President Barack Obama’s accomplishments in office are numerous and significant but for marijuana activists like myself, progressive policy changes remain elusive. In full disclosure, I work in the President’s party and have remained a supporter of the President’s policies since he took office. However, the Obama administration’s disjointed policies on marijuana, particularly medicinal marijuana, has left me wanting.
Recent developments in Colorado and Washington seem to have forced President Obama’s hands and provided significant energy toward moving into an era of sensible drug policies. It appears that significant changes in public opinion are forcing the administration to take baby steps toward modernizing marijuana policy. Being involved in policy-making at the local and national level these small shifts in policy give me cautious optimism about the President’s intentions.
For an administration whose website says that, “legalization would further burden the criminal justice system”, President Obama himself seems to be quite the fan of marijuana.
In saying that he “smoked pot as a kid” and doesn’t “think it is more dangerous than alcohol” President Obama just tipped the national dialogue inevitably in favor of legalized marijuana. My previous disagreements with the administration seem to be irrelevant now because the President of the United States interjected his personal experiences with marijuana into a conversation that had previously been reserved for advocates and law enforcement.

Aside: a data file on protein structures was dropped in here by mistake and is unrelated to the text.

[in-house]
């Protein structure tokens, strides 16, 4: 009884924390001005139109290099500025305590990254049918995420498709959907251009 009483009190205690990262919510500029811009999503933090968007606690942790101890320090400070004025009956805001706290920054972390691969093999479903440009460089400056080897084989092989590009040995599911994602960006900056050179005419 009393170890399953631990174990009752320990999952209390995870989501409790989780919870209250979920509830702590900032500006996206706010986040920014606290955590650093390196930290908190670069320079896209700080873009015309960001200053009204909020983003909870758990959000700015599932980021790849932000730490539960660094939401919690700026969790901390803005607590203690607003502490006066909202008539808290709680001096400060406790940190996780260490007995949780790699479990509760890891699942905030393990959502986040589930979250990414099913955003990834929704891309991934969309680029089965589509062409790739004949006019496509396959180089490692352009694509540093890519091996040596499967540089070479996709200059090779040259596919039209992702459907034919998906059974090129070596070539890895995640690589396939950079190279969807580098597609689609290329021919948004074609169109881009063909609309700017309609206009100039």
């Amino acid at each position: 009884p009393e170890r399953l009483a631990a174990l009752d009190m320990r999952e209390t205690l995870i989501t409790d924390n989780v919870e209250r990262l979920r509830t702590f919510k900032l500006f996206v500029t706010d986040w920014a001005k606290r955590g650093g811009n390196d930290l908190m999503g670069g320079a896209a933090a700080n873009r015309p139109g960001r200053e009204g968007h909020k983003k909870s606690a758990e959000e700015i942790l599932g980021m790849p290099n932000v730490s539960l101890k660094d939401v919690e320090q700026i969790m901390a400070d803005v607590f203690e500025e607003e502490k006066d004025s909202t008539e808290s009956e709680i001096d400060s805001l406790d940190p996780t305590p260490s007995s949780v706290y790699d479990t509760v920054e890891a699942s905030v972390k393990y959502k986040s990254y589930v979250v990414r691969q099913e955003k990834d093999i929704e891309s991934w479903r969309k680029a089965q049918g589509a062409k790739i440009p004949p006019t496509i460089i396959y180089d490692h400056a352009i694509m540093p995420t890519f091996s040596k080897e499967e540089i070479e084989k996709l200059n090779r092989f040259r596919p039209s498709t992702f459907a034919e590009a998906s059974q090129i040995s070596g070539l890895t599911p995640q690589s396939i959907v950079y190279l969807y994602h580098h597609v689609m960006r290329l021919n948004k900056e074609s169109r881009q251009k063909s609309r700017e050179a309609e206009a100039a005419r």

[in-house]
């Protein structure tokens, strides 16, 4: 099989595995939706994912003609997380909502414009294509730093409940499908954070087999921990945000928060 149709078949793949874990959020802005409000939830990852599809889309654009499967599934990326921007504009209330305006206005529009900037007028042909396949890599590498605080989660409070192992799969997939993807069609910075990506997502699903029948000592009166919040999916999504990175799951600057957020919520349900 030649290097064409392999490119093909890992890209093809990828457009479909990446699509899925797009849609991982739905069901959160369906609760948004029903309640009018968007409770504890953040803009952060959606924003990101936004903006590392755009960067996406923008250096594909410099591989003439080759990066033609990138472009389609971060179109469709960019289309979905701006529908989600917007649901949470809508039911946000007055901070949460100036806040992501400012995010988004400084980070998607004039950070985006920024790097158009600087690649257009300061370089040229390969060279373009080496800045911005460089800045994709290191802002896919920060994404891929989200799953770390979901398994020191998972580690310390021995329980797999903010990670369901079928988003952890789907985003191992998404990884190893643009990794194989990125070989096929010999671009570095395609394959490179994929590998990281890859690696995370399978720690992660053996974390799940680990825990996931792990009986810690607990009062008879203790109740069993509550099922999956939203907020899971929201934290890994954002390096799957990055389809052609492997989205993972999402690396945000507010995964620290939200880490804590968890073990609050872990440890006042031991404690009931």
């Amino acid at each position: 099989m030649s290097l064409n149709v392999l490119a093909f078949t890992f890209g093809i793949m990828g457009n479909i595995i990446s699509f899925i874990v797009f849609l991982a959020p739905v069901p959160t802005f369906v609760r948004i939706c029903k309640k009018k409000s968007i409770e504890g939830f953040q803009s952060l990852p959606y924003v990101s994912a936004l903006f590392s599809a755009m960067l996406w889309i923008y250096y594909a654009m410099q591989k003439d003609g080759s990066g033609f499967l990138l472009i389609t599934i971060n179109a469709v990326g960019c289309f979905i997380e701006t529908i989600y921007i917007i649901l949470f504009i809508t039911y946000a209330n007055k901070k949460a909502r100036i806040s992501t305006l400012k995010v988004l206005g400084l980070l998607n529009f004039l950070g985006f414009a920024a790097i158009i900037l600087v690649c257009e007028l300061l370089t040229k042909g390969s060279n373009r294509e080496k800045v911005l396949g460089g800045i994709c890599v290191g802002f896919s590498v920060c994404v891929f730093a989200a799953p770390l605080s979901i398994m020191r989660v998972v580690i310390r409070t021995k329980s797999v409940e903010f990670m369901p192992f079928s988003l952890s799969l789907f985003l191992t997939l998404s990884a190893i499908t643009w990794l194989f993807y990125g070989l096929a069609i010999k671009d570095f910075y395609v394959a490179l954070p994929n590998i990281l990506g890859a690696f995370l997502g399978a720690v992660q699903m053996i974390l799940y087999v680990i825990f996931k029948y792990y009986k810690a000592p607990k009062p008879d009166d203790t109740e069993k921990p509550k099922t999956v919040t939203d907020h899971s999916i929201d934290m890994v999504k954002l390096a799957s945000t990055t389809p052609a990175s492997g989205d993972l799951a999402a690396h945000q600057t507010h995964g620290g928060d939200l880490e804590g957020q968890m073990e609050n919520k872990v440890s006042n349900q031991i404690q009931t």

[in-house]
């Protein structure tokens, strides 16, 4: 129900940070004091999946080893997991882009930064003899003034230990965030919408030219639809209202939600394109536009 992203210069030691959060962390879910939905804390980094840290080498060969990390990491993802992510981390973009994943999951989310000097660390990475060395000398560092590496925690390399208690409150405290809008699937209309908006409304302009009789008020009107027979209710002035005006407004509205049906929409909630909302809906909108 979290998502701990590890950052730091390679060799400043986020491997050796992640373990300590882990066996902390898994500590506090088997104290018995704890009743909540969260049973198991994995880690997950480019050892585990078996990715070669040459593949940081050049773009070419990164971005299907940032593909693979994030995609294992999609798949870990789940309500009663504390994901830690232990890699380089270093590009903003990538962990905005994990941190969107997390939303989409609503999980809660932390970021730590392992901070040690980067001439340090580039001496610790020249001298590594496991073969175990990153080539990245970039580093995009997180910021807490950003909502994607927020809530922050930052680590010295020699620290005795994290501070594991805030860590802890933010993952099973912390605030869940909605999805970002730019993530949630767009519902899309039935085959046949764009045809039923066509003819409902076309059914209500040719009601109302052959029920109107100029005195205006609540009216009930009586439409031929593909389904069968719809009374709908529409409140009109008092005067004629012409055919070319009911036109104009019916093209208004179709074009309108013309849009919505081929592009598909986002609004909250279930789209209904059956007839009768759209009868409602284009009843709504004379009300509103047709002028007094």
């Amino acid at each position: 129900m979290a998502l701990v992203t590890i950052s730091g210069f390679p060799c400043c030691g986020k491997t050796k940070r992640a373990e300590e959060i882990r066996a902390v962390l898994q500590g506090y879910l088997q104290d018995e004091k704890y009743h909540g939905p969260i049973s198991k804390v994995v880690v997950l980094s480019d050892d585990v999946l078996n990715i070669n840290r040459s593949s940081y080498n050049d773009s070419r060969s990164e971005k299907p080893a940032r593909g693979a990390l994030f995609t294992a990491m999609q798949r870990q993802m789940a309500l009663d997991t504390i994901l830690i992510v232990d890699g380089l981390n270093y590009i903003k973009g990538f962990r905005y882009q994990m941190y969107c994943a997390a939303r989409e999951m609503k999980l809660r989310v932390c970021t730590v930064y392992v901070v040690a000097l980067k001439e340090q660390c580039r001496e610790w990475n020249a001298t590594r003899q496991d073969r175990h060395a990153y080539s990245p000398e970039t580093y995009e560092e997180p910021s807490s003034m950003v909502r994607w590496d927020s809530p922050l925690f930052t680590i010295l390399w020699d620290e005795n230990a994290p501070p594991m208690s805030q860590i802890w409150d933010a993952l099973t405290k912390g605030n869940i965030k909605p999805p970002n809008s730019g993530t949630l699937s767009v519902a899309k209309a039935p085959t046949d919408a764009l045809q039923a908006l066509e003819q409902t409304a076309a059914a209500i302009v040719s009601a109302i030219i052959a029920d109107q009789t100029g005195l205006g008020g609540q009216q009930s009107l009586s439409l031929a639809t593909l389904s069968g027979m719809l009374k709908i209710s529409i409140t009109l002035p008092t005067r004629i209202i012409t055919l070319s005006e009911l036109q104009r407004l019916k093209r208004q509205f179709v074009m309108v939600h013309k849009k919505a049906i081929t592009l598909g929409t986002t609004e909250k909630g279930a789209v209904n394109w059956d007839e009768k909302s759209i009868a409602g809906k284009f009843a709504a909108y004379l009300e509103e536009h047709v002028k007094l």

It’s amazing what a difference a month can make. Between President Obama’s January statements and the time of this writing, significant changes in federal policy have already come from within the administration.
Almost exactly a month after his statements, the Justice and Treasury Departments announced new rules allowing legal dispensaries to open bank accounts. Just a month later, Attorney General Eric Holder announced he was working with the U.S. Sentencing Commission to reduce mandatory minimum sentences. Five days after Holder’s announcement the Department of Health and Human Services announced they would allow the University of Arizona to conduct a research study on the benefits of medical marijuana for those suffering from PTSD.
It is still too soon to tell if any of these changes are harbingers of a greater shift in policy for the Obama administration, but based on my personal experiences within the Democratic Party I am confident in positing that change is coming to drug control policies.
However, as we’ve seen through recent developments, this administration does not budge without significant pressure. These developments should serve as a clarion call for activists to get busy and organized in our local communities. We must use local action, grassroots organizing, and even the smallest of successes to build on what we’ve achieved so far. Changes to local policy create a groundswell that will pressure national actors, particularly the Obama administration, into solid action.
Most importantly, we should all take advantage of the shifts in public opinion and national dialogue. As the partisan I am, I believe the future of marijuana policy lies in the heart of the Democratic Party, so please get involved by joining our party—or any party. All parties need passionate advocates to push policies. Get involved at the local level and let your activism on behalf of sensible drug laws define the 21st century.
Do these incremental changes signal a real shift in Obama’s stance on marijuana policy? Tell us in the comments below.